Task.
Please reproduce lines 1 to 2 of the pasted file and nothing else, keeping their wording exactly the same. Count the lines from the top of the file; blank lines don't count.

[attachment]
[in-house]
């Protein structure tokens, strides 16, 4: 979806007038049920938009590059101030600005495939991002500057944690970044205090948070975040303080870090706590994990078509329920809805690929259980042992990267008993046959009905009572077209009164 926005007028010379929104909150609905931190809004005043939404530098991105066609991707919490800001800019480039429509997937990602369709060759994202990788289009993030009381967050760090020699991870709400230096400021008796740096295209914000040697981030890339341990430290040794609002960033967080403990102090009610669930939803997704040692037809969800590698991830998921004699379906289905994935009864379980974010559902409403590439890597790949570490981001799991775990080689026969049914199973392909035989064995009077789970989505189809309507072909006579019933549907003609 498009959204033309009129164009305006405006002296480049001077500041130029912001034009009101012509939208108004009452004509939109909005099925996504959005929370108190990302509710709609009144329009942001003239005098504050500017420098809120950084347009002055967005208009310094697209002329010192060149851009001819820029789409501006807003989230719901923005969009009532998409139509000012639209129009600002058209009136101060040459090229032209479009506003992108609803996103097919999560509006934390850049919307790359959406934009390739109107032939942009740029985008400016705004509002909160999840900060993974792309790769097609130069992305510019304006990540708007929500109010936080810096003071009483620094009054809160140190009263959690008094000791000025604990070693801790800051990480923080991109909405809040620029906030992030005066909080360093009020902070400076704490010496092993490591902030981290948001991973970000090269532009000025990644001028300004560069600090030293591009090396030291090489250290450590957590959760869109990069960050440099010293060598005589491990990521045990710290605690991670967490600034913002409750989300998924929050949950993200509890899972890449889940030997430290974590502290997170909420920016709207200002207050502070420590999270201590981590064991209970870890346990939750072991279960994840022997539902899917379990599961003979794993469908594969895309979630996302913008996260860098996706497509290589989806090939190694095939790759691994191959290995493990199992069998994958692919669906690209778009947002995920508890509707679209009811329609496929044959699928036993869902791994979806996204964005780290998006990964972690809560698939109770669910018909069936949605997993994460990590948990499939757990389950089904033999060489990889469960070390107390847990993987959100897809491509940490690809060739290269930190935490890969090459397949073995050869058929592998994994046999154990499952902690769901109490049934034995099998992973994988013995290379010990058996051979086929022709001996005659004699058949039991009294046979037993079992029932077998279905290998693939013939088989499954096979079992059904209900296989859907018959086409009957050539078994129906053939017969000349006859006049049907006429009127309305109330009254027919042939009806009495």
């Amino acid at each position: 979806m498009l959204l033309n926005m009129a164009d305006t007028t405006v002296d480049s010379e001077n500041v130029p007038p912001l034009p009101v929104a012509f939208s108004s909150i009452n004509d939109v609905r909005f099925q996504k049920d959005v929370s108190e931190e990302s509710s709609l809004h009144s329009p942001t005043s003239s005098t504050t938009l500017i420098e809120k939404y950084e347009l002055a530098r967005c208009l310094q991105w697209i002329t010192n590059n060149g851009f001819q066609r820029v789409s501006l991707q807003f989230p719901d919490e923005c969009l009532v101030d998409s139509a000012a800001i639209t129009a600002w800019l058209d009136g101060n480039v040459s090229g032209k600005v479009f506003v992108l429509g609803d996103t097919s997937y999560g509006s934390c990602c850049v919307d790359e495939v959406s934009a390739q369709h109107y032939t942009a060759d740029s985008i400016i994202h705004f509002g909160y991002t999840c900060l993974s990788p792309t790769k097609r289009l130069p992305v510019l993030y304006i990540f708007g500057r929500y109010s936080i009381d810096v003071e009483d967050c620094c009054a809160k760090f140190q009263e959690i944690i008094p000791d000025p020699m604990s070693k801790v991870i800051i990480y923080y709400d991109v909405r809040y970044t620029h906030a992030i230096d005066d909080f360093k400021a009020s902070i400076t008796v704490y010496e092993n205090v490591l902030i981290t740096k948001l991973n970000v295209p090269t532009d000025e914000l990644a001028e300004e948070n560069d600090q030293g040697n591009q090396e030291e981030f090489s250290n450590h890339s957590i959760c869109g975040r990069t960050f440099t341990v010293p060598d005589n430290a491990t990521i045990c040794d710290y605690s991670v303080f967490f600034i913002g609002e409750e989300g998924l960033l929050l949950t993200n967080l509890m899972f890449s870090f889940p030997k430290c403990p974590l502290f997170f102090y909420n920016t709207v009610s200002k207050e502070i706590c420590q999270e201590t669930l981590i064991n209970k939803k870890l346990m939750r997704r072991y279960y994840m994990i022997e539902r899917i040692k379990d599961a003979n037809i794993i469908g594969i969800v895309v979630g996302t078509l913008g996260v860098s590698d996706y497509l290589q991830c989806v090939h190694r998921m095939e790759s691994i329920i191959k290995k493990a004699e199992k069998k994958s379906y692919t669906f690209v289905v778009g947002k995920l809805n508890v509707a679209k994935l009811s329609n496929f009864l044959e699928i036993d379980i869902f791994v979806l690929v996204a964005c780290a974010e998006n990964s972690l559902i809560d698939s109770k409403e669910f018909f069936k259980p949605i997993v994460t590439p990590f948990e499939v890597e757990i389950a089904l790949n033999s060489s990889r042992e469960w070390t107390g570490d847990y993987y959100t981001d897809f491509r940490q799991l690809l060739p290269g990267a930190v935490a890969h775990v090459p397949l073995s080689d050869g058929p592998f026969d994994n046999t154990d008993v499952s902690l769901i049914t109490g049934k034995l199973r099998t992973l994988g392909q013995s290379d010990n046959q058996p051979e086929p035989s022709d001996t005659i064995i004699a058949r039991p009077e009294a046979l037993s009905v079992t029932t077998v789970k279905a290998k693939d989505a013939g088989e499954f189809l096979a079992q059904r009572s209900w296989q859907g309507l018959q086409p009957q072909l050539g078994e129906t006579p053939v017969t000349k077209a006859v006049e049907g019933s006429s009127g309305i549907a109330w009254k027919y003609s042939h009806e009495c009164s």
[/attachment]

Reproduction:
[in-house]
């Protein structure tokens, strides 16, 4: 979806007038049920938009590059101030600005495939991002500057944690970044205090948070975040303080870090706590994990078509329920809805690929259980042992990267008993046959009905009572077209009164 926005007028010379929104909150609905931190809004005043939404530098991105066609991707919490800001800019480039429509997937990602369709060759994202990788289009993030009381967050760090020699991870709400230096400021008796740096295209914000040697981030890339341990430290040794609002960033967080403990102090009610669930939803997704040692037809969800590698991830998921004699379906289905994935009864379980974010559902409403590439890597790949570490981001799991775990080689026969049914199973392909035989064995009077789970989505189809309507072909006579019933549907003609 498009959204033309009129164009305006405006002296480049001077500041130029912001034009009101012509939208108004009452004509939109909005099925996504959005929370108190990302509710709609009144329009942001003239005098504050500017420098809120950084347009002055967005208009310094697209002329010192060149851009001819820029789409501006807003989230719901923005969009009532998409139509000012639209129009600002058209009136101060040459090229032209479009506003992108609803996103097919999560509006934390850049919307790359959406934009390739109107032939942009740029985008400016705004509002909160999840900060993974792309790769097609130069992305510019304006990540708007929500109010936080810096003071009483620094009054809160140190009263959690008094000791000025604990070693801790800051990480923080991109909405809040620029906030992030005066909080360093009020902070400076704490010496092993490591902030981290948001991973970000090269532009000025990644001028300004560069600090030293591009090396030291090489250290450590957590959760869109990069960050440099010293060598005589491990990521045990710290605690991670967490600034913002409750989300998924929050949950993200509890899972890449889940030997430290974590502290997170909420920016709207200002207050502070420590999270201590981590064991209970870890346990939750072991279960994840022997539902899917379990599961003979794993469908594969895309979630996302913008996260860098996706497509290589989806090939190694095939790759691994191959290995493990199992069998994958692919669906690209778009947002995920508890509707679209009811329609496929044959699928036993869902791994979806996204964005780290998006990964972690809560698939109770669910018909069936949605997993994460990590948990499939757990389950089904033999060489990889469960070390107390847990993987959100897809491509940490690809060739290269930190935490890969090459397949073995050869058929592998994994046999154990499952902690769901109490049934034995099998992973994988013995290379010990058996051979086929022709001996005659004699058949039991009294046979037993079992029932077998279905290998693939013939088989499954096979079992059904209900296989859907018959086409009957050539078994129906053939017969000349006859006049049907006429009127309305109330009254027919042939009806009495």